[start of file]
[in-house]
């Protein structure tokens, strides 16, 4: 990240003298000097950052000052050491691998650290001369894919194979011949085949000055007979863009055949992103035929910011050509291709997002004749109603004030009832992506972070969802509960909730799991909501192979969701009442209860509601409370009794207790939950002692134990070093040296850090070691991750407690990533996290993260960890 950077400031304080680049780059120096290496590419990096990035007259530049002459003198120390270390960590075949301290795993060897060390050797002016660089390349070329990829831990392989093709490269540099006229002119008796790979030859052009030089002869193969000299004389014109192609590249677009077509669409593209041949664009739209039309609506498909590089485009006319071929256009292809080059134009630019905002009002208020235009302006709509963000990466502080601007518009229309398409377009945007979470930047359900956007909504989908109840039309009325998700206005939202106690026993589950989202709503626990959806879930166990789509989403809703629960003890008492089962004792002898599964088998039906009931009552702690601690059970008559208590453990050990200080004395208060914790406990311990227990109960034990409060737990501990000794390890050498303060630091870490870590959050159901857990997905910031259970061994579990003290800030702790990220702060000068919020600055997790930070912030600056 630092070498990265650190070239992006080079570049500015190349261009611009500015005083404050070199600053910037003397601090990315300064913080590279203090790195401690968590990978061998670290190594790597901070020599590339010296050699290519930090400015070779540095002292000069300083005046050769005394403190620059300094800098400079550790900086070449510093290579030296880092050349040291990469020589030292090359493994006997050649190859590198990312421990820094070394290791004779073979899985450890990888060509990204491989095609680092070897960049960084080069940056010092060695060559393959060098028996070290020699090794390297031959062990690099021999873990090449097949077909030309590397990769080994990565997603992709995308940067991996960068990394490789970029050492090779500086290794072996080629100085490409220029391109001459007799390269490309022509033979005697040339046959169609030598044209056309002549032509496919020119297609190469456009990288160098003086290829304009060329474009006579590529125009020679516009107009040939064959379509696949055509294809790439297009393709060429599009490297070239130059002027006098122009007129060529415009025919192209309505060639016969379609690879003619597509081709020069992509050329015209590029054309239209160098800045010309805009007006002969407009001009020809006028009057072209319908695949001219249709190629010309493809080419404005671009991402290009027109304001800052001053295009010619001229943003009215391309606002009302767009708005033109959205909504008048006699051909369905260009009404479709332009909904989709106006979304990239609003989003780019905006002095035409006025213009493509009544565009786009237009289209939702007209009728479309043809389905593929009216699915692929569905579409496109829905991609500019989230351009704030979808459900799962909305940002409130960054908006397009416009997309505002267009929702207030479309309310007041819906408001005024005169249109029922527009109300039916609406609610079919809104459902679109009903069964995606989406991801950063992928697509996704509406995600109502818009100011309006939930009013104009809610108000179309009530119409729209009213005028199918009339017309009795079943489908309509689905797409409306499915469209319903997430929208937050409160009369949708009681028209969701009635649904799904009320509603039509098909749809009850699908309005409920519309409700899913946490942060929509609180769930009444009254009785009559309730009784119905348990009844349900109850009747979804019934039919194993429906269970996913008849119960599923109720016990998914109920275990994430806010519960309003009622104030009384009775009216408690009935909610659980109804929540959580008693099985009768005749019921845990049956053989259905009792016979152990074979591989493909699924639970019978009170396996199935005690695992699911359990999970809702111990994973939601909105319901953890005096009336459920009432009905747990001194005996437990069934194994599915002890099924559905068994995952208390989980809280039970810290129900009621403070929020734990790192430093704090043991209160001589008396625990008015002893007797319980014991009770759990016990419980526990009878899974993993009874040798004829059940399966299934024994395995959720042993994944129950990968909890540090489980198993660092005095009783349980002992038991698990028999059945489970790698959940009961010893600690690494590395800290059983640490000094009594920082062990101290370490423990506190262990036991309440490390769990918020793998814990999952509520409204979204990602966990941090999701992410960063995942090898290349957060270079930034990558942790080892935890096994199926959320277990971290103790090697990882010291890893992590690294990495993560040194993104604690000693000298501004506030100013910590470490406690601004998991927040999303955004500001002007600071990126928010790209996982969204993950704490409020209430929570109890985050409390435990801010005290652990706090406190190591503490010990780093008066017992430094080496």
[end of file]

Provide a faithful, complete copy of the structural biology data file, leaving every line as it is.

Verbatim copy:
[in-house]
């Protein structure tokens, strides 16, 4: 990240003298000097950052000052050491691998650290001369894919194979011949085949000055007979863009055949992103035929910011050509291709997002004749109603004030009832992506972070969802509960909730799991909501192979969701009442209860509601409370009794207790939950002692134990070093040296850090070691991750407690990533996290993260960890 950077400031304080680049780059120096290496590419990096990035007259530049002459003198120390270390960590075949301290795993060897060390050797002016660089390349070329990829831990392989093709490269540099006229002119008796790979030859052009030089002869193969000299004389014109192609590249677009077509669409593209041949664009739209039309609506498909590089485009006319071929256009292809080059134009630019905002009002208020235009302006709509963000990466502080601007518009229309398409377009945007979470930047359900956007909504989908109840039309009325998700206005939202106690026993589950989202709503626990959806879930166990789509989403809703629960003890008492089962004792002898599964088998039906009931009552702690601690059970008559208590453990050990200080004395208060914790406990311990227990109960034990409060737990501990000794390890050498303060630091870490870590959050159901857990997905910031259970061994579990003290800030702790990220702060000068919020600055997790930070912030600056 630092070498990265650190070239992006080079570049500015190349261009611009500015005083404050070199600053910037003397601090990315300064913080590279203090790195401690968590990978061998670290190594790597901070020599590339010296050699290519930090400015070779540095002292000069300083005046050769005394403190620059300094800098400079550790900086070449510093290579030296880092050349040291990469020589030292090359493994006997050649190859590198990312421990820094070394290791004779073979899985450890990888060509990204491989095609680092070897960049960084080069940056010092060695060559393959060098028996070290020699090794390297031959062990690099021999873990090449097949077909030309590397990769080994990565997603992709995308940067991996960068990394490789970029050492090779500086290794072996080629100085490409220029391109001459007799390269490309022509033979005697040339046959169609030598044209056309002549032509496919020119297609190469456009990288160098003086290829304009060329474009006579590529125009020679516009107009040939064959379509696949055509294809790439297009393709060429599009490297070239130059002027006098122009007129060529415009025919192209309505060639016969379609690879003619597509081709020069992509050329015209590029054309239209160098800045010309805009007006002969407009001009020809006028009057072209319908695949001219249709190629010309493809080419404005671009991402290009027109304001800052001053295009010619001229943003009215391309606002009302767009708005033109959205909504008048006699051909369905260009009404479709332009909904989709106006979304990239609003989003780019905006002095035409006025213009493509009544565009786009237009289209939702007209009728479309043809389905593929009216699915692929569905579409496109829905991609500019989230351009704030979808459900799962909305940002409130960054908006397009416009997309505002267009929702207030479309309310007041819906408001005024005169249109029922527009109300039916609406609610079919809104459902679109009903069964995606989406991801950063992928697509996704509406995600109502818009100011309006939930009013104009809610108000179309009530119409729209009213005028199918009339017309009795079943489908309509689905797409409306499915469209319903997430929208937050409160009369949708009681028209969701009635649904799904009320509603039509098909749809009850699908309005409920519309409700899913946490942060929509609180769930009444009254009785009559309730009784119905348990009844349900109850009747979804019934039919194993429906269970996913008849119960599923109720016990998914109920275990994430806010519960309003009622104030009384009775009216408690009935909610659980109804929540959580008693099985009768005749019921845990049956053989259905009792016979152990074979591989493909699924639970019978009170396996199935005690695992699911359990999970809702111990994973939601909105319901953890005096009336459920009432009905747990001194005996437990069934194994599915002890099924559905068994995952208390989980809280039970810290129900009621403070929020734990790192430093704090043991209160001589008396625990008015002893007797319980014991009770759990016990419980526990009878899974993993009874040798004829059940399966299934024994395995959720042993994944129950990968909890540090489980198993660092005095009783349980002992038991698990028999059945489970790698959940009961010893600690690494590395800290059983640490000094009594920082062990101290370490423990506190262990036991309440490390769990918020793998814990999952509520409204979204990602966990941090999701992410960063995942090898290349957060270079930034990558942790080892935890096994199926959320277990971290103790090697990882010291890893992590690294990495993560040194993104604690000693000298501004506030100013910590470490406690601004998991927040999303955004500001002007600071990126928010790209996982969204993950704490409020209430929570109890985050409390435990801010005290652990706090406190190591503490010990780093008066017992430094080496």